• Ramsay's letter led to infighting in the Night's Watch's garrison at Castle Black, as the Lord Commander Jon decided to involve himself and the Watch in Stannis's campaign against the Boltons, resulting in a group of mutineers led by Bowen Marsh stabbing him multiple times, likely to death.
    15. In the TV series, despite initially wanting to avenge her death, he ultimately decides to feed Myranda's corpse to his dogs instead of giving her a proper funeral, showing just how much he cares for even his "favorite" lover. And at the end of the day, he only sees her as his toy.
    16. In the TV series, he kills his own father (although he deserved it), and then feeds his stepmother and newborn brother to his dogs.
    17. In the TV series snipes the preteen Rickon Stark when he's mere feet away from Jon.
    18. In the TV series, he shoots Wun-Wun in the eye although the poor giant was already at death's doorstep.
    19. In the TV series, he shoots his own men dead twice: when they’re about to gangrape Theon in the woods, and while they’re engaged with Jon and his army during the Battle of the Bastards.
    20. Hypocritically looks down on Jon Snow for being a bastard despite being one himself.
    21. Dies like a coward in the Battle of the Bastards in the TV series, refusing to fight Jon man-to-man until the last minute and then outright panicking when faced with his own hungry dogs. And honestly just in general, he spends all his time terrorizing weaker people whom he knows he can take on with minimal effort.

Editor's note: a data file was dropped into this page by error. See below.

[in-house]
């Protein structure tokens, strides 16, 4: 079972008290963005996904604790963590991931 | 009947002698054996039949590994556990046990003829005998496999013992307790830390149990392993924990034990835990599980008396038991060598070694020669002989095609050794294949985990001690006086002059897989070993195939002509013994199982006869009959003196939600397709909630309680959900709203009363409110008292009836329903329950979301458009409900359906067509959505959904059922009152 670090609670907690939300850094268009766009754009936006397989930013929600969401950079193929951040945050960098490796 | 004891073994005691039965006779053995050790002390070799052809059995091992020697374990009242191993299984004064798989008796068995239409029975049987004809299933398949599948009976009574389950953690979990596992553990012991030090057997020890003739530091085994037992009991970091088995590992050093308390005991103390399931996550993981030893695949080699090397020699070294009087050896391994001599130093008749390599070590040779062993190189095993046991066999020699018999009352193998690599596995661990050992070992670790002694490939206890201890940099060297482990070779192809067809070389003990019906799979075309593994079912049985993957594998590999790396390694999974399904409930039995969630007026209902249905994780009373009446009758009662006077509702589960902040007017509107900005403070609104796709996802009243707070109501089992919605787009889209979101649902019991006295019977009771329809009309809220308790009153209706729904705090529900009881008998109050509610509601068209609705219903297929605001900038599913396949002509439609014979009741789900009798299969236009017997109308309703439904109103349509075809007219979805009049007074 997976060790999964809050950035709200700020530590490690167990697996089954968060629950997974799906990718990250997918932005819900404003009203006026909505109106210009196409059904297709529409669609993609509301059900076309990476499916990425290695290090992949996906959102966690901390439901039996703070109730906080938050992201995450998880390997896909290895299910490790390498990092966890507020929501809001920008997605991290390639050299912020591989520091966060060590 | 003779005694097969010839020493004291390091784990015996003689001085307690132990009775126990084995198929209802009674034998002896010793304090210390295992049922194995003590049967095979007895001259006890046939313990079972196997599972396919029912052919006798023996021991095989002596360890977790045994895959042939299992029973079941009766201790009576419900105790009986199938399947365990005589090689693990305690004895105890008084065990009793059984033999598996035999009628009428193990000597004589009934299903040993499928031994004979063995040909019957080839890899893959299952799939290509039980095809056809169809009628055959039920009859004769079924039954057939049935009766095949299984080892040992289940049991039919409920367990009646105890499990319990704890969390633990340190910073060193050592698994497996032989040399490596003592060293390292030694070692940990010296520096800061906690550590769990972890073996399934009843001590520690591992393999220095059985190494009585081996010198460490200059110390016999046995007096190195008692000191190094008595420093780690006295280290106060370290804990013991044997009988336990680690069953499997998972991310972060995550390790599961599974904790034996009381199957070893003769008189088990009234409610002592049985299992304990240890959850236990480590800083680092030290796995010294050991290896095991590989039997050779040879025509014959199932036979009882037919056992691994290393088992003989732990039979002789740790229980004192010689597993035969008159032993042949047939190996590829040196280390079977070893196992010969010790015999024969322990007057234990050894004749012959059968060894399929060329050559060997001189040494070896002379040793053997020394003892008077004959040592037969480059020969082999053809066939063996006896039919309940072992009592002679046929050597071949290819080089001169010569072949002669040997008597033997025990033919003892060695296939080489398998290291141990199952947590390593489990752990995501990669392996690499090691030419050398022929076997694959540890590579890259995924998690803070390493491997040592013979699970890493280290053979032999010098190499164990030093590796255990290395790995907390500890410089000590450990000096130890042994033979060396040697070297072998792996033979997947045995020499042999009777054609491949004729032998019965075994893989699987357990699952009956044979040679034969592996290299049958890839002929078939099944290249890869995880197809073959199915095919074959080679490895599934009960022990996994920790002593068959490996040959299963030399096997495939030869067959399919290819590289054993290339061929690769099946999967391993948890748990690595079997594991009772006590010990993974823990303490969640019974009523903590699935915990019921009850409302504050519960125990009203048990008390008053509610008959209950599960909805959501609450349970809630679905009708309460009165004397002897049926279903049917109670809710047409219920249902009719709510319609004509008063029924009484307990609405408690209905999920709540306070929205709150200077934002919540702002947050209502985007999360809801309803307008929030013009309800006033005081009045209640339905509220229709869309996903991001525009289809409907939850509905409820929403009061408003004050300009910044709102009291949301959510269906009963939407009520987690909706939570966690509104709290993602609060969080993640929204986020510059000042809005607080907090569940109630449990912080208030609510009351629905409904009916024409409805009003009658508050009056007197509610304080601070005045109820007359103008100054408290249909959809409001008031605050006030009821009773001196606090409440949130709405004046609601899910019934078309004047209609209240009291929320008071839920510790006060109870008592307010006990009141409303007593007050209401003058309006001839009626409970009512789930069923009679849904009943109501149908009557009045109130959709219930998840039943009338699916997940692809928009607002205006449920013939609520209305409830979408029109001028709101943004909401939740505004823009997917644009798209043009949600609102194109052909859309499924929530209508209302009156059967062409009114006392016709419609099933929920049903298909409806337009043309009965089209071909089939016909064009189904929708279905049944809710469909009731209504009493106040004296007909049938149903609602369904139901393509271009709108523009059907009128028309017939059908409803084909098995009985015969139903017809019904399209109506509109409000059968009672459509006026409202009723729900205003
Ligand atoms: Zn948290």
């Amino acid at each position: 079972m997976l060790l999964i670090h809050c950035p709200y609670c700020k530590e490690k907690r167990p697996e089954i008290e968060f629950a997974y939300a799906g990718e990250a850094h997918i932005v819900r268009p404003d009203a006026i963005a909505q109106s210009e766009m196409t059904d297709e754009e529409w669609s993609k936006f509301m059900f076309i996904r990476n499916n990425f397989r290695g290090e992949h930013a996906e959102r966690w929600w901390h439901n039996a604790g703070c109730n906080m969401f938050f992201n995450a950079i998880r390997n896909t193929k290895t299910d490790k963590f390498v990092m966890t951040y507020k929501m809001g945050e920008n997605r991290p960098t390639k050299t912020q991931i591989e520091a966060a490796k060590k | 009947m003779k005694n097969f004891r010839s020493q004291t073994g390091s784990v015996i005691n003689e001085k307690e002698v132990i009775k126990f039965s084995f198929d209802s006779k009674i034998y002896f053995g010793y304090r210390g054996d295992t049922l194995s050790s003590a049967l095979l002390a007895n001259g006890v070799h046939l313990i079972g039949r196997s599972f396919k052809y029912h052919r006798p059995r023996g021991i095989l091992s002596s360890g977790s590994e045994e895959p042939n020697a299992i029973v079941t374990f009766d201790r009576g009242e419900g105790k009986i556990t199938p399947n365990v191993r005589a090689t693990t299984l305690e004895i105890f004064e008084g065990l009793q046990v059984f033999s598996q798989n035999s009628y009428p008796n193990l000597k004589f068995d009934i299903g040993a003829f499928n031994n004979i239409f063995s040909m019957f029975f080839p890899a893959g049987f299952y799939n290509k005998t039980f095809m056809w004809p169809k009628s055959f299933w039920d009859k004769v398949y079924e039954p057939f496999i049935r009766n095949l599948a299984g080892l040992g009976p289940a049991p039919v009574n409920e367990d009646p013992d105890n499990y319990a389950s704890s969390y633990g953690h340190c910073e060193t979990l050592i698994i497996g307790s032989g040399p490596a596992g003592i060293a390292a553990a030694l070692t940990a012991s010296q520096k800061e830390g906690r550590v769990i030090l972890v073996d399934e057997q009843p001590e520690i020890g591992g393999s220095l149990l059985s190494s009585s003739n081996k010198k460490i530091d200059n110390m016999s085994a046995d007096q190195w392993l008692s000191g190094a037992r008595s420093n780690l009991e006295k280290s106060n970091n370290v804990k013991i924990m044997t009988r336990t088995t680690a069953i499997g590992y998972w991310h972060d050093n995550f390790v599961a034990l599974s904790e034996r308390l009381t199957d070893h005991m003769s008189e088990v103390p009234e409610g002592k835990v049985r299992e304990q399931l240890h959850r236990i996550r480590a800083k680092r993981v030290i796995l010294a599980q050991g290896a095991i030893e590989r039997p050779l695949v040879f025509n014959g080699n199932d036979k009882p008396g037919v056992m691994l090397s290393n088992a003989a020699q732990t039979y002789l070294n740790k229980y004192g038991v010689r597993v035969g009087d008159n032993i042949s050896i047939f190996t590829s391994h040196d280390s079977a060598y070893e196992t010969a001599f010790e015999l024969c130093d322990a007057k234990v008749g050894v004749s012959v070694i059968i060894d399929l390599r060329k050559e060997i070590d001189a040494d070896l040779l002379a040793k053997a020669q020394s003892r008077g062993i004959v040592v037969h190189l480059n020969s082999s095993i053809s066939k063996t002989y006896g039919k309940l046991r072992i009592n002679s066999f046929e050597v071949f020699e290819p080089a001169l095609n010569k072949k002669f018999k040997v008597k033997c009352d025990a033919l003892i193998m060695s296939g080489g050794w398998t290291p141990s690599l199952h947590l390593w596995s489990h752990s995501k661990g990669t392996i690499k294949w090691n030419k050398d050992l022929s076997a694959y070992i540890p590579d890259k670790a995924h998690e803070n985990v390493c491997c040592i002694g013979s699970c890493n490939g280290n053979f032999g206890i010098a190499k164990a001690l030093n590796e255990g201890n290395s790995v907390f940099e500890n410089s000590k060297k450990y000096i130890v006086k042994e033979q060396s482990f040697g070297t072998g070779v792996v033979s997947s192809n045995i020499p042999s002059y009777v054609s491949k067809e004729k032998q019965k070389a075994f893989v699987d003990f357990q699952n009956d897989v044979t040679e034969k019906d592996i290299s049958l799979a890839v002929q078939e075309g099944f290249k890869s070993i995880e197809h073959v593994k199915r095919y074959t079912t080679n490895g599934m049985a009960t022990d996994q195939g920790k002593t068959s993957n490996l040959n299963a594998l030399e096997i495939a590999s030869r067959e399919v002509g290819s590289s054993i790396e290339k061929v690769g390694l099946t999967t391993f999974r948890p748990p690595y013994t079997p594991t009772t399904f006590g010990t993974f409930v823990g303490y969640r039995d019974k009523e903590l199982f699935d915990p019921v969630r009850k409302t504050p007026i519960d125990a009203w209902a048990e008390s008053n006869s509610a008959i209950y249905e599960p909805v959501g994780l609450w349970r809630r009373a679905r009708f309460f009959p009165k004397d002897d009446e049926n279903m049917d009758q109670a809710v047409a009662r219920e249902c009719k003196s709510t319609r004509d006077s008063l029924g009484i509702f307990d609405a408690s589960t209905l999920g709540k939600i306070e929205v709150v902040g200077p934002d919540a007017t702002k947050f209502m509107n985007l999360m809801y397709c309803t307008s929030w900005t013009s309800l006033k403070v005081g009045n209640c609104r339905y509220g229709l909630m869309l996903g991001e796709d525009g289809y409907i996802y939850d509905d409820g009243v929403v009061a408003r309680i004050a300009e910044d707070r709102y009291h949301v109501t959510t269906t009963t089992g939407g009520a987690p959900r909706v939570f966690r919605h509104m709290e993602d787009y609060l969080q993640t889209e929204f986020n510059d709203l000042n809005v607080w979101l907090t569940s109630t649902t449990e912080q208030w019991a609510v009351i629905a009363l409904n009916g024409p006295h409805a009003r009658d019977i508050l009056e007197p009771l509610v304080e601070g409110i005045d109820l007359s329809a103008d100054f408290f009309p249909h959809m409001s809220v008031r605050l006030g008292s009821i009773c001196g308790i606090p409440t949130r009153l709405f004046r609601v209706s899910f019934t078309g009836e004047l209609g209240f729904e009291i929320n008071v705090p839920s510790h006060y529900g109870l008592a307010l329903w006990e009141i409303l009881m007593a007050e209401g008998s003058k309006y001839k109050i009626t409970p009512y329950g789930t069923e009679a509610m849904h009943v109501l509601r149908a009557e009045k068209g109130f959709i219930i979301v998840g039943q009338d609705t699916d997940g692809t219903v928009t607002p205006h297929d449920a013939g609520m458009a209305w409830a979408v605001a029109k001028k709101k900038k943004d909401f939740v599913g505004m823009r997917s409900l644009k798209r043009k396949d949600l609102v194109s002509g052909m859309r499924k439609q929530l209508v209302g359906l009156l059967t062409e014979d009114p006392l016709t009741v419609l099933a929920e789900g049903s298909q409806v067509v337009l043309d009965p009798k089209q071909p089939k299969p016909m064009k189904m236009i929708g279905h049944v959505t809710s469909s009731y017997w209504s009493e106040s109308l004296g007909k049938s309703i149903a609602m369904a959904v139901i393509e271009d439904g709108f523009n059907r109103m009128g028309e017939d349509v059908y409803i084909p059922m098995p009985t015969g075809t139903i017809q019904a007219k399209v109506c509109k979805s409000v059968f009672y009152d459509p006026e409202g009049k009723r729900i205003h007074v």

22. While not an idiot like Joffrey, he still has the fatal flaw in the form of an utter inability to think things through because he just can't control his sadistic impulses, unlike Roose:
      • Torturing Theon physically and mentally made him totally useless as both a negotiator and a bargaining chip against Balon.
      • While all the other Northern houses are preparing for the upcoming winter and making sure they have enough food to last the entire season, Ramsay has a big private feast after killing all of the livestock. Even while they are facing a siege against Stannis Baratheon, while hosting an entire army of northern vassals and Freys at Winterfell, with limited provvisions, Ramsay still eats too much.